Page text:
The good, the bad and the ones who nick your fags

I almost died of shock on my first death knock.

The
first shock was when the widow let me into the house, and the second
surprise was when she took me into the front room and showed me her
husband’s corpse in the coffin.

On another occasion I was the
only reporter allowed into the house because I was the only journo to
have shut the front gate behind him!

(yes, these little things matter to lots of people).

On another day I refused to visit the house of a young man who had hanged himself from a tree in a nearby park.

The
family were grateful, and the bereaved girlfriend came to my office
with a picture of him and thanked us for not bothering them at their
time of grief.

I also refused one day to doorstep a wife whose
husband had killed himself in the back garden with a kitchen knife
after an argument. Contacts advised me to stay away on the grounds that
the family had a history of domestic strife.

What would an
interview with a distraught widow who doubtless blamed herself for her
husband’s death have achieved in the world of journalism and for my
newspaper’s circulation?

Geralidine Hayward’s “pointless baby”
anecdote proves that reporters should have the guts to stand up to news
editors who insist on pointless intrusion.

There is no evidence that newspaper sales increase after successful death knocks.

But I have met many people who claim to have stopped reading the local rag after “intrusion” at a time of bereavement.

When
the police ask a bereaved family if they are prepared to see a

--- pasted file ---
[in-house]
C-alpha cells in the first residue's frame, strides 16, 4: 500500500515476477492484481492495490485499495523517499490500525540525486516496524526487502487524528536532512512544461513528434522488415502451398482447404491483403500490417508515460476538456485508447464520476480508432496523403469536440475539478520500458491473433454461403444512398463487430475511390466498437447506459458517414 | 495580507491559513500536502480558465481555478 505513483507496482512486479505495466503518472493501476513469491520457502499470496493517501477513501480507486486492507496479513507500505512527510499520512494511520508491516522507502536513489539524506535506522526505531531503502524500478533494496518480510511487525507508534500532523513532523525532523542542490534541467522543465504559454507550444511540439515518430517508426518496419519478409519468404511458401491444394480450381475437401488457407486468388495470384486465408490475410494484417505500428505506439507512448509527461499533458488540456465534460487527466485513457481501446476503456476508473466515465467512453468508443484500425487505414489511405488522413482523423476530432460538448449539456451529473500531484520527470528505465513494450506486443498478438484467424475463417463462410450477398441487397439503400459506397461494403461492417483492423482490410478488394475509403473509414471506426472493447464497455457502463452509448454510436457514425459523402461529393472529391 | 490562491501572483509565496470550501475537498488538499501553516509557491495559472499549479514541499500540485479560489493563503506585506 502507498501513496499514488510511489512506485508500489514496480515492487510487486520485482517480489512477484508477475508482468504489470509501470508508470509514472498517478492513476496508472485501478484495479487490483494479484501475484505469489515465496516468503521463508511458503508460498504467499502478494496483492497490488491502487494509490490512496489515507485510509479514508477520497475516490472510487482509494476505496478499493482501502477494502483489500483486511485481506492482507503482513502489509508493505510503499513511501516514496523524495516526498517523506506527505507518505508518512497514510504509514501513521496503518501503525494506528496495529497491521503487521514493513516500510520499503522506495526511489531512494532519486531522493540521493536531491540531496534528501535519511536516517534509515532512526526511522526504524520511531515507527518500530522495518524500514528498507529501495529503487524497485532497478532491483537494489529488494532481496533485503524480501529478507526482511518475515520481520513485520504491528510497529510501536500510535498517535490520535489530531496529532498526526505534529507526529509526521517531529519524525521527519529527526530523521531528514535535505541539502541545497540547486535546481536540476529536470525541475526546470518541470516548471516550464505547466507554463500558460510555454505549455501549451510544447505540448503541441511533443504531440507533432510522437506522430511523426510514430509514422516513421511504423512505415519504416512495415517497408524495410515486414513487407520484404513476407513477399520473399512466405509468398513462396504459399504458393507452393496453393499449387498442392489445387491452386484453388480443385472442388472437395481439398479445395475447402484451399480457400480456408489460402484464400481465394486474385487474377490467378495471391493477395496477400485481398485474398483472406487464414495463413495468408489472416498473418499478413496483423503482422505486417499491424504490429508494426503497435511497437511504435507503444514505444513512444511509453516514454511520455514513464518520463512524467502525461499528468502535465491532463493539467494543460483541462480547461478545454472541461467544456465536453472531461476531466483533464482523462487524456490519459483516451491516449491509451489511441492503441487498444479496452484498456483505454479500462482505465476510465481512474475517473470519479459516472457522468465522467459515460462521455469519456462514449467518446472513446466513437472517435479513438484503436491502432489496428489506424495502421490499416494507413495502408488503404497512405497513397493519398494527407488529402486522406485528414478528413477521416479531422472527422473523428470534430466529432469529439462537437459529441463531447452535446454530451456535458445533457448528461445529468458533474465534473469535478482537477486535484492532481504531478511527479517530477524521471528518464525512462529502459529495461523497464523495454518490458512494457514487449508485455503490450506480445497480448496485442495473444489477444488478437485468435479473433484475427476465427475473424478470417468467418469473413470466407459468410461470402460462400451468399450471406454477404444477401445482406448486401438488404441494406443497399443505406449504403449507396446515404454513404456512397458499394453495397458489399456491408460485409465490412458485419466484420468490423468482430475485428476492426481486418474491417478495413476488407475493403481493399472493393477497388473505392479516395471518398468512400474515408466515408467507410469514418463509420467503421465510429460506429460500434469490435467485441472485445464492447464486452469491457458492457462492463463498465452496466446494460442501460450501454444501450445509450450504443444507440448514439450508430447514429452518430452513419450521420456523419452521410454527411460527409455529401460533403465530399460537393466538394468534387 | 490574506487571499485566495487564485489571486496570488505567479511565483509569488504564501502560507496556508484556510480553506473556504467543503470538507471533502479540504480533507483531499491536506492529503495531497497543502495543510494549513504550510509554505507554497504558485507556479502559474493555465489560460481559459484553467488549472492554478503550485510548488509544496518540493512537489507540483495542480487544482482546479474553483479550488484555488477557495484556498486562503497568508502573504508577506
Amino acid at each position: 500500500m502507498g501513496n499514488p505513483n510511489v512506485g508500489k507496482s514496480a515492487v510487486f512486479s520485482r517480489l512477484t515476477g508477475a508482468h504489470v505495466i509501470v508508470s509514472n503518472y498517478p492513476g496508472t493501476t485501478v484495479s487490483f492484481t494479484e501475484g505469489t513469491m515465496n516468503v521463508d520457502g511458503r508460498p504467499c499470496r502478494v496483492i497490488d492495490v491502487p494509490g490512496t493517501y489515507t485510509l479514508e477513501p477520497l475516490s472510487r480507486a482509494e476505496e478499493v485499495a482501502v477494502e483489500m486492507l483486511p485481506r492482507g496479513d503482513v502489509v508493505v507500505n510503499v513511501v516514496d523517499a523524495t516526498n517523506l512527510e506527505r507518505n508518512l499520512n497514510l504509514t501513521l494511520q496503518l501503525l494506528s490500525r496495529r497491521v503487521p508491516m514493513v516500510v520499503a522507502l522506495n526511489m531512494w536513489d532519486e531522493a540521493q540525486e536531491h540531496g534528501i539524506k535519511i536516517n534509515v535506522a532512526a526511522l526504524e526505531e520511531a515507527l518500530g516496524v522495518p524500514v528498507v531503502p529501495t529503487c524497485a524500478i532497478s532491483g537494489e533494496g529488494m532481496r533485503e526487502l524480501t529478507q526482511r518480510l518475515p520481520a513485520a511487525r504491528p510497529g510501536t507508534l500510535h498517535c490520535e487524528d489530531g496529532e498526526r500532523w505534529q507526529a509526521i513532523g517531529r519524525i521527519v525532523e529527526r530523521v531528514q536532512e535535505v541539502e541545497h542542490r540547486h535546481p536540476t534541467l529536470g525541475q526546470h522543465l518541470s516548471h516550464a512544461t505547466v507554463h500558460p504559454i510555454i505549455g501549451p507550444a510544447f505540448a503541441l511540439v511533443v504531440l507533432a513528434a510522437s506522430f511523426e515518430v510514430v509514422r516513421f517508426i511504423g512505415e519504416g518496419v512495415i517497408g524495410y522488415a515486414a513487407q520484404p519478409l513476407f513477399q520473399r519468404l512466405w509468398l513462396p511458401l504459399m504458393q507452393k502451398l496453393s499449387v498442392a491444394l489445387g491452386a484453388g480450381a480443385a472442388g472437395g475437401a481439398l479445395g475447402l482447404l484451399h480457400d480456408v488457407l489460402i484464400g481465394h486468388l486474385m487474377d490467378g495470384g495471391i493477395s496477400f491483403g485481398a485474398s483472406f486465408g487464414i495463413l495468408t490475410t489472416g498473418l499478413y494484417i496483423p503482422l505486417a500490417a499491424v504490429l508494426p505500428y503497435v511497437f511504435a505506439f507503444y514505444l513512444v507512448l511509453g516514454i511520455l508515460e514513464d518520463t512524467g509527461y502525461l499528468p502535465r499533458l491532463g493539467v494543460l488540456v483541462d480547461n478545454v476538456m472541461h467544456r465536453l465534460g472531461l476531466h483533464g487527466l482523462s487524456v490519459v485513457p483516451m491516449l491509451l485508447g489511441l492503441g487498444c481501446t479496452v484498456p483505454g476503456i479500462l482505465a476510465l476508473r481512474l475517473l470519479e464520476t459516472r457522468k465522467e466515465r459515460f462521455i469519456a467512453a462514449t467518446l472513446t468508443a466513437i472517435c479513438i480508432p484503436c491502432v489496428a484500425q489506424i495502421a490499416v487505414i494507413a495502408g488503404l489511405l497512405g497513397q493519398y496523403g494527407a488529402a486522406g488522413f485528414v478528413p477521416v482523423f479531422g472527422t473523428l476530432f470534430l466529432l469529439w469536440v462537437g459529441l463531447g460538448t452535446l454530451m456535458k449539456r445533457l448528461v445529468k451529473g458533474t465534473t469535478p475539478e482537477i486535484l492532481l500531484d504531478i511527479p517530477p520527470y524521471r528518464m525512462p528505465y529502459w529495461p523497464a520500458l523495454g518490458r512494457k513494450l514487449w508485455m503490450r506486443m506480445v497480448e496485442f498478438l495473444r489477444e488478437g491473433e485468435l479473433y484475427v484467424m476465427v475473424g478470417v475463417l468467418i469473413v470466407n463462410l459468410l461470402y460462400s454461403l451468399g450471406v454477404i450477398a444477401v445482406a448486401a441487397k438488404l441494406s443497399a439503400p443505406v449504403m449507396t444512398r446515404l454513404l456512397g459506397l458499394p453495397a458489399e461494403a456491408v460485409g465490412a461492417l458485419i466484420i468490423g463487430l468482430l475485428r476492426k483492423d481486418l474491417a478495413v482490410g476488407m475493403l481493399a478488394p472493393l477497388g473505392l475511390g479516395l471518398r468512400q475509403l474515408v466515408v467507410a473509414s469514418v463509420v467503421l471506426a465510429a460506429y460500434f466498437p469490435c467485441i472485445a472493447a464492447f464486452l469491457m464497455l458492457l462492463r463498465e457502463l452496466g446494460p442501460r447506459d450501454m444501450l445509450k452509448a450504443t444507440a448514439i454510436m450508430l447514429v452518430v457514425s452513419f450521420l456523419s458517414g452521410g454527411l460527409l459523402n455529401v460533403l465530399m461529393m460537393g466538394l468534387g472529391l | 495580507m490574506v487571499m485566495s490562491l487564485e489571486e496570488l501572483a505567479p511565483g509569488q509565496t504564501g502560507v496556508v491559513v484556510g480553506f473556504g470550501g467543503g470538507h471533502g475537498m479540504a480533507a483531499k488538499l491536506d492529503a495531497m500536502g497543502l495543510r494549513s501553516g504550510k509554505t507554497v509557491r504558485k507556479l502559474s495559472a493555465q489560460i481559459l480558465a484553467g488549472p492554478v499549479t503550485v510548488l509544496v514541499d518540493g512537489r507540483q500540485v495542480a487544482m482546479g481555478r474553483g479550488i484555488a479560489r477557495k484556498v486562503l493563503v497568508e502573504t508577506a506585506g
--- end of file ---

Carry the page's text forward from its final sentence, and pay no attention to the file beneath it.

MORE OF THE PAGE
journalist the answer is always “no” and knocking on the door merely
irritates the bereaved and invites the obvious response.

Reporters,
including myself, have returned from “death knocks” with “scoops” and
pictures, but the experiences have always left me feeling like a
vulture.

Terry Pattinson, Surrey Herald

My memorable Daily Record doorstep wasn’t a “death knock” technically, since the death had occurred nine months earlier.

The lawyers for a father in his late fifties had got him off a
charge of murdering his son in Glasgow on the grounds that the son had
“fallen”

on the knife.

At first there was no reply at the
third floor flat in the tenement building, but soon after, the sound of
raucous singing could be heard from a group coming up the stairs. This
was at 9pm and the acquittal had been at 2pm. It was obvious how the
intervening seven hours had been spent.

I and the photographer
were welcomed into the fold and swept into the kitchen. The flat had
been locked up since the death, so nobody had had time to clean it up.
The huge smears of blood from the boy’s death were all round the walls.
Some accident.

Not that that seemed to concern the dad and his
family. They proceeded to offer us a drink which turned out to be gin –
or gin. “Have you any tonic?”, I asked. “Naw, just gin,” I was told and
was offered it in a chipped tea cup retrieved from the sink.

I
went to decline and deadly silence fell on the room. The photographer
gave me a savage dig in the ribs and muttered: “Drink it.” I did.

Quickly.

And
the result? A full front-page picture and story of a happy granddad and
lovely four-yearold granddaughter happy at his freedom.

We played down the fact that the wee girl was lacking a dad.

Alasdair Buchan, Diplomat magazine

Colin was an unpleasant little schoolboy when I first met him,
scrawny, thin-faced, hair the colour of dirty sand and with no
particular talents except for low-level thuggery and passing wind at
will. It was my bad luck, becaue of the alphabetical proximity of our
surnames, to have to sit next to him in the first year of secondary
school, where he tried practising to be a bully on me. After that I
attempted to avoid my would-be tormenter for the next seven years as
much as I could while sharing a classroom with him and 30 other boys.
Eventually I left school to go to university, and he left to go I knew
nor cared not where.

Three years later I was back in the same town, with a job on one of